So is organizing and running a successful all-star football game, according to one of the top Virginia High School Coaches Association officials responsible for this past Saturday’s state game.
“It took a lot of people working together to make this thing work,” Phil Robbins said.
Robbins served as the VHSCA clinic coordinator for this year’s football weekend in far Southwest Virginia. The retired Hall of Fame coach who guided the former Powell Valley High to multiple state championships, worked for several months to bring to Virginia-Wise’s Carl Smith Stadium the game that features the top high school senior football players from across the commonwealth.
This year marked the first time the annual all-star contest has been played west of Roanoke in the game’s 47 years.
Robbins estimated that 2,000 to 2,500 people were in attendance. The game was the highlight of a weekend that included a banquet at the historic Wise Inn featuring retired Virginia Tech coach Frank Beamer as the guest speaker.
“It was a good weekend for everybody,” Robbins said. “It was a total effort from a lot of folks in the town of Wise, the Wise Inn and the college.”
According to Robbins, 78 players participated in the game. A total of 68 of those players were from locations east of Wytheville and stayed with their families in hotels in Wise.
“I don’t know what the total economic impact was, but I know that two hotels in Wise were sold out for two nights and some families decided to stay a third night in Wise after the game,” Robbins said. “I think they found the area was nicer than they anticipated.”
In addition to hotel stays, Robbins said the Wise area reaped the financial benefits of players and their families and friends purchasing food, gas and other items over the weekend.
“The coffee house in Wise was so busy that it ran out of supplies. The owner went out twice and bought more and finally just had to close down because they ran out. And the manager at the Huddle House said they were so busy over the weekend that he anticipated that his sales will be up 10 percent for the year,” Robbins said. “Then we had the people who stayed another night at the hotels. They had them booked up for two nights and then some of them stayed another night.”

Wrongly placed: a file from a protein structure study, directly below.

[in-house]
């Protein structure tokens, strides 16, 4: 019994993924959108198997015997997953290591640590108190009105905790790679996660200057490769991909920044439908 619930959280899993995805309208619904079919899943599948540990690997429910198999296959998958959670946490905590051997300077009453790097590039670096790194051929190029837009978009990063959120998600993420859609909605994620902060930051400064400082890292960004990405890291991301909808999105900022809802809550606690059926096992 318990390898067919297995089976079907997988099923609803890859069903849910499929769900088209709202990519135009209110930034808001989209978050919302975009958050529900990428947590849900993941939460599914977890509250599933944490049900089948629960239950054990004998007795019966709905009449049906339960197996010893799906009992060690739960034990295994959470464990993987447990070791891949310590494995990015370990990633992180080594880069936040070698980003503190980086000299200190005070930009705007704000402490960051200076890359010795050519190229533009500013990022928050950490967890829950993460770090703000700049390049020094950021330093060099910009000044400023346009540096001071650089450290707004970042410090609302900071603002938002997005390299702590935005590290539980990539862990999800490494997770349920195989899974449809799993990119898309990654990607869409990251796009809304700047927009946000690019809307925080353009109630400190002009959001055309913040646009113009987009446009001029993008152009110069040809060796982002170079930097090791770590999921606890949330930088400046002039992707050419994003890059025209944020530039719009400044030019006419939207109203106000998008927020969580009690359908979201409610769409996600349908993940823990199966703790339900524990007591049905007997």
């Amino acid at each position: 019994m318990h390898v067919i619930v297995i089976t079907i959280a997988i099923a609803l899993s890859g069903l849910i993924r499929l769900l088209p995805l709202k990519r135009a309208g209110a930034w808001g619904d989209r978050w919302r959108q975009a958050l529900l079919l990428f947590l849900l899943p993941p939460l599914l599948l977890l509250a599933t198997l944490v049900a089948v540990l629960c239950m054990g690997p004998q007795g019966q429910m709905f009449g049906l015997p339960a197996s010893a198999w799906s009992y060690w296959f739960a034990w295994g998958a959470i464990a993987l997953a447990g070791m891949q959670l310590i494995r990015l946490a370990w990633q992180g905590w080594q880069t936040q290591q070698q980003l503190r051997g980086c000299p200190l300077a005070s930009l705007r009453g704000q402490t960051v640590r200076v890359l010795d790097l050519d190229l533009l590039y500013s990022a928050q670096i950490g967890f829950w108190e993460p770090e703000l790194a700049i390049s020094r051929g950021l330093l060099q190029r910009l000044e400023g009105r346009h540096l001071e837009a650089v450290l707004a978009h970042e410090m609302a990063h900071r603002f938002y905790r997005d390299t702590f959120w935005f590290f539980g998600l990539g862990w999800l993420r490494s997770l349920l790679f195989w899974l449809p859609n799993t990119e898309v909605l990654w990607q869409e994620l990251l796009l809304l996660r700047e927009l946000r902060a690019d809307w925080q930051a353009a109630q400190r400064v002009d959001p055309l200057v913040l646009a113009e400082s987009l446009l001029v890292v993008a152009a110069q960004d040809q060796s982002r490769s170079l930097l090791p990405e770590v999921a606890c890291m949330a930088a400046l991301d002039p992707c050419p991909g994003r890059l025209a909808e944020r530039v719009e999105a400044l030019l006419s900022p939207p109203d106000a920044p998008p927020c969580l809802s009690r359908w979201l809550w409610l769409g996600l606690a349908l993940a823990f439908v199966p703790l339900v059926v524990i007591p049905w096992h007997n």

The entire region went out of its way to make sure the gridiron guests were made to feel welcome.
“Some of them traveled over to Kentucky because they have never been to Kentucky before. Some went down to Big Stone Gap and visited the museums, some went to the Sugar Hill Brewery in St. Paul, some went over to Bristol and went shopping at the Pinnacle, some went to Abingdon and visited Barter Theatre,” he said. “They were like kids in a candy store. This was a new experience for them.
“They were in a part of Virginia that they had never been to before. And for some of them, it was as far west as they have ever been. Of the 68 kids that stayed in hotels, I’d say 85 to 90 percent of them had never been this west in Virginia.”
That welcoming feeling was extended to the visitors from throughout the entire region.
“They were really surprised when they got to Abingdon and saw signs welcoming them to the area and to the all-star game. And then they traveled another hour and saw signs all throughout the area and VDOT signs directing them to the game. Then there were banners hanging in Wise welcoming them,” Robbins said. “I really think it was just the welcoming attitude of the people in this whole area that made the difference. Everybody was made to feel welcome.”
Robbins said the event was so successful that plans are already being made for the 2018 game to be played at Virginia-Wise.
“We’re going to keep it as long as we’ve got sponsors,” he said.
In addition to the football game, the VHSCA also held the state volleyball all-star game in Southwest Virginia this year, at Emory & Henry. And Virginia-Wise’s Prior Center will be the site for the state basketball all-star games in March.
Moving the games to Southwest Virginia didn’t require a magical formula for Robbins.
“It’s all about working together,” he said. “Without a doubt, it’s the growing attitude that we’re stronger when we work together instead of trying to work against each other.”